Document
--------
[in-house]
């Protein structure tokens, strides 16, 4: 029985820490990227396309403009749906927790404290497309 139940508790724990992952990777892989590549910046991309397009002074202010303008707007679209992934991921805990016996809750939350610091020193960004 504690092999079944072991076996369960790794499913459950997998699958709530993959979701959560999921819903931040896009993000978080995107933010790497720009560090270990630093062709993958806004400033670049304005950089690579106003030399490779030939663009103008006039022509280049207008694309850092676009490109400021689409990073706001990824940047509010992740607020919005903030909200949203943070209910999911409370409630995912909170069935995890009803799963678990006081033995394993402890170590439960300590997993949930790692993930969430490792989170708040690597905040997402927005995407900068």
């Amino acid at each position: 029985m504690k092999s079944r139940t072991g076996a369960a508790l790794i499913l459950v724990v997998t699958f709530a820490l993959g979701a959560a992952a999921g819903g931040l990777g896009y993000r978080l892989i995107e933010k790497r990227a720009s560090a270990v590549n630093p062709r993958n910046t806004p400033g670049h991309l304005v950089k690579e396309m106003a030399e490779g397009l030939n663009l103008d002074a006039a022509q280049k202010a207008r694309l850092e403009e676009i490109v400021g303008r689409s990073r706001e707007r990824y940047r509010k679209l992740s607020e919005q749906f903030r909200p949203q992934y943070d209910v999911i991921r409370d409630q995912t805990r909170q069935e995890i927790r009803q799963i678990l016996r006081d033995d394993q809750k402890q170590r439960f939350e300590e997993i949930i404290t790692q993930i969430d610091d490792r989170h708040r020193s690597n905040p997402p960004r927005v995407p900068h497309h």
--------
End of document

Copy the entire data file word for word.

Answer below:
[in-house]
């Protein structure tokens, strides 16, 4: 029985820490990227396309403009749906927790404290497309 139940508790724990992952990777892989590549910046991309397009002074202010303008707007679209992934991921805990016996809750939350610091020193960004 504690092999079944072991076996369960790794499913459950997998699958709530993959979701959560999921819903931040896009993000978080995107933010790497720009560090270990630093062709993958806004400033670049304005950089690579106003030399490779030939663009103008006039022509280049207008694309850092676009490109400021689409990073706001990824940047509010992740607020919005903030909200949203943070209910999911409370409630995912909170069935995890009803799963678990006081033995394993402890170590439960300590997993949930790692993930969430490792989170708040690597905040997402927005995407900068």
């Amino acid at each position: 029985m504690k092999s079944r139940t072991g076996a369960a508790l790794i499913l459950v724990v997998t699958f709530a820490l993959g979701a959560a992952a999921g819903g931040l990777g896009y993000r978080l892989i995107e933010k790497r990227a720009s560090a270990v590549n630093p062709r993958n910046t806004p400033g670049h991309l304005v950089k690579e396309m106003a030399e490779g397009l030939n663009l103008d002074a006039a022509q280049k202010a207008r694309l850092e403009e676009i490109v400021g303008r689409s990073r706001e707007r990824y940047r509010k679209l992740s607020e919005q749906f903030r909200p949203q992934y943070d209910v999911i991921r409370d409630q995912t805990r909170q069935e995890i927790r009803q799963i678990l016996r006081d033995d394993q809750k402890q170590r439960f939350e300590e997993i949930i404290t790692q993930i969430d610091d490792r989170h708040r020193s690597n905040p997402p960004r927005v995407p900068h497309h």